Climate Change Mitigation in Developing Countries

Climate Change Mitigation in Developing Countries

A Critical Assessment of the Clean Development Mechanism

Paula Castro

In this groundbreaking book, Paula Castro presents the first systematic categorization of positive and negative incentives generated by the Clean Development Mechanism (CDM) for climate change mitigation in the Global South.

Chapter 5: Does the CDM discourage emission reduction targets in advanced developing countries? An analysis of the 'low-hanging fruit' issue

Paula Castro

Subjects: development studies, development economics, economics and finance, development economics, environmental economics, environment, climate change, environmental economics, environmental politics and policy


The previous two chapters looked into shortcomings of the CDM that affect its ability to encourage emission reductions in the LDCs, and analysed the potential effects of measures that have been proposed to address these shortcomings. The following two chapters are dedicated to the role of the CDM in those countries in which it has been more successful, that is, the more advanced developing countries. The focus will be on aspects of the CDM that influence its ability to generate positive incentives for generating emission reductions ñ beyond offsetting ñ in these countries. One of the concerns that have surrounded the CDM since its establishment and even until today ñ as can be seen from the quotes above ñ is the fear that engaging in CDM projects would imply selling off developing countriesí cheap emission reduction options (the so-called ëlow-hanging fruití) to industrialized countries, with the result that developing countries would have to invest in more expensive measures to meet their own future reduction targets. While the CDM is a cost-containment mechanism and as such is supposed to target the cheap emission reduction options, the ëlow-hanging fruití focus of the CDM has also been criticized from a developed country perspective, on the grounds that the subsidy granted by the mechanism to very large, low-cost projects is disproportionately large compared to the cost of implementing the emission reductions (Wara, 2008).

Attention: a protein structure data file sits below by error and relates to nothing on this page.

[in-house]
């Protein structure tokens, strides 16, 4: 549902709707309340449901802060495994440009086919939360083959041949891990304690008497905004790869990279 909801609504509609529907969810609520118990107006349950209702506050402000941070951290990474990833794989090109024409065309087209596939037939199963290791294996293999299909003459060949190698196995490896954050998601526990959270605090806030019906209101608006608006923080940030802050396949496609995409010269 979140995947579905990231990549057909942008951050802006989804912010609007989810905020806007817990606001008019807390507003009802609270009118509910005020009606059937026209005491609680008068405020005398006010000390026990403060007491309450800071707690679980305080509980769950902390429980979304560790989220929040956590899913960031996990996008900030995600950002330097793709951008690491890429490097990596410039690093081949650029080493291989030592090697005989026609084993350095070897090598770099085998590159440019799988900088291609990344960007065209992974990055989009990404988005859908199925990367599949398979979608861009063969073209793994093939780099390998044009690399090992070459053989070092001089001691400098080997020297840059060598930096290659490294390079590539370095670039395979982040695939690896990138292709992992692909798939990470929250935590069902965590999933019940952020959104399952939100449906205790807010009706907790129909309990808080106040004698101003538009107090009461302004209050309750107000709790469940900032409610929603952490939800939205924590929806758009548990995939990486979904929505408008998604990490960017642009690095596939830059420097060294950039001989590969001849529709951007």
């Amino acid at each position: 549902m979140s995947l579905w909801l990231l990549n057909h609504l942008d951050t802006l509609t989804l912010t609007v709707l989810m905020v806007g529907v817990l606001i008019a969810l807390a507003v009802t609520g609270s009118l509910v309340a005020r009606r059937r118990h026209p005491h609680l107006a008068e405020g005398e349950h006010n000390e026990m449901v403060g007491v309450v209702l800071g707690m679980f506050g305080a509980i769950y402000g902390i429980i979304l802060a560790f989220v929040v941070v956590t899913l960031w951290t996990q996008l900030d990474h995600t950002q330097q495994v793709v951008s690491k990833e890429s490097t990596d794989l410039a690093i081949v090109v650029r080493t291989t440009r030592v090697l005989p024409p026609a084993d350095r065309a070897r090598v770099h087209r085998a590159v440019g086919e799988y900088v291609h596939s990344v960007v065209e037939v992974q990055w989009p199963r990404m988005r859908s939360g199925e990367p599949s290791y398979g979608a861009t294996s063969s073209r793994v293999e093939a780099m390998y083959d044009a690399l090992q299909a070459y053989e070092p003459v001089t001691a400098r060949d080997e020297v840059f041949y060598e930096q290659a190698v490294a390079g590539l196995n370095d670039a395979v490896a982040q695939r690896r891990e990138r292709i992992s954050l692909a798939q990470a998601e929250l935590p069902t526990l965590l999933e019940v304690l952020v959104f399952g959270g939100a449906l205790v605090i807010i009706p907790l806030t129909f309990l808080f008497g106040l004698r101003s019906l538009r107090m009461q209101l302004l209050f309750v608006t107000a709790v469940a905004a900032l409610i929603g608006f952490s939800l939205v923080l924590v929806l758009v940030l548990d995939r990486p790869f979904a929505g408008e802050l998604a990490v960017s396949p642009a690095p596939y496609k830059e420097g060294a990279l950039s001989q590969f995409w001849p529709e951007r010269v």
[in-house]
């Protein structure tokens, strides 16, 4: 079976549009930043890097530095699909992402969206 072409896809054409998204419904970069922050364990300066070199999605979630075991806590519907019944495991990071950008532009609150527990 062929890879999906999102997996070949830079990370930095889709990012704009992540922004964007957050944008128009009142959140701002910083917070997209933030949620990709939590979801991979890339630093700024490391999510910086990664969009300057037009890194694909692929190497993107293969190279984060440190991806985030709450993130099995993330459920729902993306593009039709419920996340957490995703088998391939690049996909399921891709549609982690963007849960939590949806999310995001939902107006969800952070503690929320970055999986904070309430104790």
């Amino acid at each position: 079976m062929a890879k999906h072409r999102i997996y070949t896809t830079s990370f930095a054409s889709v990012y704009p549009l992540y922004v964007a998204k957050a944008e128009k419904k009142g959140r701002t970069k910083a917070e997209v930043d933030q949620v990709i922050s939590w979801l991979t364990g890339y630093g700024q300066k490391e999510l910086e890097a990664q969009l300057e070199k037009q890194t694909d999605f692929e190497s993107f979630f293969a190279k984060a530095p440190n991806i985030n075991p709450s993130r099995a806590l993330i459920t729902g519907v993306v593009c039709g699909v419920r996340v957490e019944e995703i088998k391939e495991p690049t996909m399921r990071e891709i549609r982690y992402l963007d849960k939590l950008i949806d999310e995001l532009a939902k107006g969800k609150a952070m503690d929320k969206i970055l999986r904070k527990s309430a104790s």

You are not authenticated to view the full text of this chapter or article.

Elgaronline requires a subscription or purchase to access the full text of books or journals. Please login through your library system or with your personal username and password on the homepage.

Non-subscribers can freely search the site, view abstracts/ extracts and download selected front matter and introductory chapters for personal use.

Your library may not have purchased all subject areas. If you are authenticated and think you should have access to this title, please contact your librarian.

Further information